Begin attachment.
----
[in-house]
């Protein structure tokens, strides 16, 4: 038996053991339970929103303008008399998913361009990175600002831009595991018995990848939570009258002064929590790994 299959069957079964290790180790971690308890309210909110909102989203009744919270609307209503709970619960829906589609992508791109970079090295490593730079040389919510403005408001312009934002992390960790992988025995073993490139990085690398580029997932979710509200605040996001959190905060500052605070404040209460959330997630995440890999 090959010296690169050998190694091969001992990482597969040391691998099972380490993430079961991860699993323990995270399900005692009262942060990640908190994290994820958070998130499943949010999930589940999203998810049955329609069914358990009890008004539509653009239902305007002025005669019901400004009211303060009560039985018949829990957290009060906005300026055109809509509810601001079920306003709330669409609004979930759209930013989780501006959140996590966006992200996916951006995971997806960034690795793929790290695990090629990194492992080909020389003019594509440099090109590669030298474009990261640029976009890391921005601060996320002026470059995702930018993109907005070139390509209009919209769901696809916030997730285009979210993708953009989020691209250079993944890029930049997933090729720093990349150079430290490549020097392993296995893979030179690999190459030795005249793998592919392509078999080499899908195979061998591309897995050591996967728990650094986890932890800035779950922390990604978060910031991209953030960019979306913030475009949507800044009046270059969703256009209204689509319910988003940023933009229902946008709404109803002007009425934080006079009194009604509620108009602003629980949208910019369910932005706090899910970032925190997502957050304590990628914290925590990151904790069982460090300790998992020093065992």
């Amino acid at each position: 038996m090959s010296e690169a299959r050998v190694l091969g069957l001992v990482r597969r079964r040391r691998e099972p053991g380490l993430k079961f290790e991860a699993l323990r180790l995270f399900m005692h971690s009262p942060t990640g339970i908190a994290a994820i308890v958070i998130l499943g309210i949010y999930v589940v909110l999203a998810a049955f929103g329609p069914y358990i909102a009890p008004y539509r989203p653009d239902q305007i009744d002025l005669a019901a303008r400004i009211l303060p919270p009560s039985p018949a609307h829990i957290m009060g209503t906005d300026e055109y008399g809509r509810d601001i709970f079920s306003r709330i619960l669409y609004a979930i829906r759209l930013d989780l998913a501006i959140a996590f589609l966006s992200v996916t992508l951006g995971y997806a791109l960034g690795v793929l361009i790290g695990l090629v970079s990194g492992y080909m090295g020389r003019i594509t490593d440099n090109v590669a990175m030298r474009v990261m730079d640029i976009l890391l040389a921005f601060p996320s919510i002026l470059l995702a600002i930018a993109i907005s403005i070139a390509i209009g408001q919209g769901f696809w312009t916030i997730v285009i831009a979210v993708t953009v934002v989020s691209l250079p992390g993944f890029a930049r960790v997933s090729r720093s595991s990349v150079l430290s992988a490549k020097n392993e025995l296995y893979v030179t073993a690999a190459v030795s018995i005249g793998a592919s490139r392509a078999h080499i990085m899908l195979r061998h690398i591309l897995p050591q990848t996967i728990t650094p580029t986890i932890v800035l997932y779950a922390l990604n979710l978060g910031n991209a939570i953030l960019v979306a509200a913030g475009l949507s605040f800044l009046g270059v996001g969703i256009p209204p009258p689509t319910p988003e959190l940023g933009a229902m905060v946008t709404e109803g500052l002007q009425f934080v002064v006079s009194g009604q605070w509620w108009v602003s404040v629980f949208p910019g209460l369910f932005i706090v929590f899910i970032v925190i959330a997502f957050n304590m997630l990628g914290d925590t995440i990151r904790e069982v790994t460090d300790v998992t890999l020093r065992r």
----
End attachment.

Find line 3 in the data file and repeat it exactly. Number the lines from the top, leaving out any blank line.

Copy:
């Amino acid at each position: 038996m090959s010296e690169a299959r050998v190694l091969g069957l001992v990482r597969r079964r040391r691998e099972p053991g380490l993430k079961f290790e991860a699993l323990r180790l995270f399900m005692h971690s009262p942060t990640g339970i908190a994290a994820i308890v958070i998130l499943g309210i949010y999930v589940v909110l999203a998810a049955f929103g329609p069914y358990i909102a009890p008004y539509r989203p653009d239902q305007i009744d002025l005669a019901a303008r400004i009211l303060p919270p009560s039985p018949a609307h829990i957290m009060g209503t906005d300026e055109y008399g809509r509810d601001i709970f079920s306003r709330i619960l669409y609004a979930i829906r759209l930013d989780l998913a501006i959140a996590f589609l966006s992200v996916t992508l951006g995971y997806a791109l960034g690795v793929l361009i790290g695990l090629v970079s990194g492992y080909m090295g020389r003019i594509t490593d440099n090109v590669a990175m030298r474009v990261m730079d640029i976009l890391l040389a921005f601060p996320s919510i002026l470059l995702a600002i930018a993109i907005s403005i070139a390509i209009g408001q919209g769901f696809w312009t916030i997730v285009i831009a979210v993708t953009v934002v989020s691209l250079p992390g993944f890029a930049r960790v997933s090729r720093s595991s990349v150079l430290s992988a490549k020097n392993e025995l296995y893979v030179t073993a690999a190459v030795s018995i005249g793998a592919s490139r392509a078999h080499i990085m899908l195979r061998h690398i591309l897995p050591q990848t996967i728990t650094p580029t986890i932890v800035l997932y779950a922390l990604n979710l978060g910031n991209a939570i953030l960019v979306a509200a913030g475009l949507s605040f800044l009046g270059v996001g969703i256009p209204p009258p689509t319910p988003e959190l940023g933009a229902m905060v946008t709404e109803g500052l002007q009425f934080v002064v006079s009194g009604q605070w509620w108009v602003s404040v629980f949208p910019g209460l369910f932005i706090v929590f899910i970032v925190i959330a997502f957050n304590m997630l990628g914290d925590t995440i990151r904790e069982v790994t460090d300790v998992t890999l020093r065992r």